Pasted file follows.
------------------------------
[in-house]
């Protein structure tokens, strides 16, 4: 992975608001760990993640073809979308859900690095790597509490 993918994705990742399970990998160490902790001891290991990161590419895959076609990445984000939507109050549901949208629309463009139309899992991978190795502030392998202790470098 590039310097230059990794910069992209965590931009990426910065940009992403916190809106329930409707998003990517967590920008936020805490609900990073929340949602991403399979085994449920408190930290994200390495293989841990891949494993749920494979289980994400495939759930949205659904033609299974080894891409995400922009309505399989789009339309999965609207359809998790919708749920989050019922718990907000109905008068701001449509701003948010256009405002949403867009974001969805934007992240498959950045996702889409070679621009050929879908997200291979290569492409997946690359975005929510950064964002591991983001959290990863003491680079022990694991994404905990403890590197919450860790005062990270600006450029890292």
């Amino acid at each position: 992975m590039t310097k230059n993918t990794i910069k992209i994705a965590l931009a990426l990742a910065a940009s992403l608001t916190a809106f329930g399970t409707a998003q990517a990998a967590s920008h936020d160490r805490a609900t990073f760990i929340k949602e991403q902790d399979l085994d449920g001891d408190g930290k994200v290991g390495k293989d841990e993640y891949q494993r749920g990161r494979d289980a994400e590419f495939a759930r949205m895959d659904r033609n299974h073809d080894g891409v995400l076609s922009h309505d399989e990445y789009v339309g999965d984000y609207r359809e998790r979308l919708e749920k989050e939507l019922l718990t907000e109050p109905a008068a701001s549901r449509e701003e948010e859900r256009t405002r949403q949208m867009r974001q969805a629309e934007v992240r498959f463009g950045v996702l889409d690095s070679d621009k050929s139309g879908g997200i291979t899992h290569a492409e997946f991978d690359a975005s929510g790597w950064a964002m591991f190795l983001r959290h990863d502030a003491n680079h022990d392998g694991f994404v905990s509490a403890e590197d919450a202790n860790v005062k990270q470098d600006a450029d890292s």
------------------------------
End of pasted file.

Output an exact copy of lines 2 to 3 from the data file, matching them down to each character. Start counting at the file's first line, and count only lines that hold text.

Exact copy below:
């Protein structure tokens, strides 16, 4: 992975608001760990993640073809979308859900690095790597509490 993918994705990742399970990998160490902790001891290991990161590419895959076609990445984000939507109050549901949208629309463009139309899992991978190795502030392998202790470098 590039310097230059990794910069992209965590931009990426910065940009992403916190809106329930409707998003990517967590920008936020805490609900990073929340949602991403399979085994449920408190930290994200390495293989841990891949494993749920494979289980994400495939759930949205659904033609299974080894891409995400922009309505399989789009339309999965609207359809998790919708749920989050019922718990907000109905008068701001449509701003948010256009405002949403867009974001969805934007992240498959950045996702889409070679621009050929879908997200291979290569492409997946690359975005929510950064964002591991983001959290990863003491680079022990694991994404905990403890590197919450860790005062990270600006450029890292």
């Amino acid at each position: 992975m590039t310097k230059n993918t990794i910069k992209i994705a965590l931009a990426l990742a910065a940009s992403l608001t916190a809106f329930g399970t409707a998003q990517a990998a967590s920008h936020d160490r805490a609900t990073f760990i929340k949602e991403q902790d399979l085994d449920g001891d408190g930290k994200v290991g390495k293989d841990e993640y891949q494993r749920g990161r494979d289980a994400e590419f495939a759930r949205m895959d659904r033609n299974h073809d080894g891409v995400l076609s922009h309505d399989e990445y789009v339309g999965d984000y609207r359809e998790r979308l919708e749920k989050e939507l019922l718990t907000e109050p109905a008068a701001s549901r449509e701003e948010e859900r256009t405002r949403q949208m867009r974001q969805a629309e934007v992240r498959f463009g950045v996702l889409d690095s070679d621009k050929s139309g879908g997200i291979t899992h290569a492409e997946f991978d690359a975005s929510g790597w950064a964002m591991f190795l983001r959290h990863d502030a003491n680079h022990d392998g694991f994404v905990s509490a403890e590197d919450a202790n860790v005062k990270q470098d600006a450029d890292s």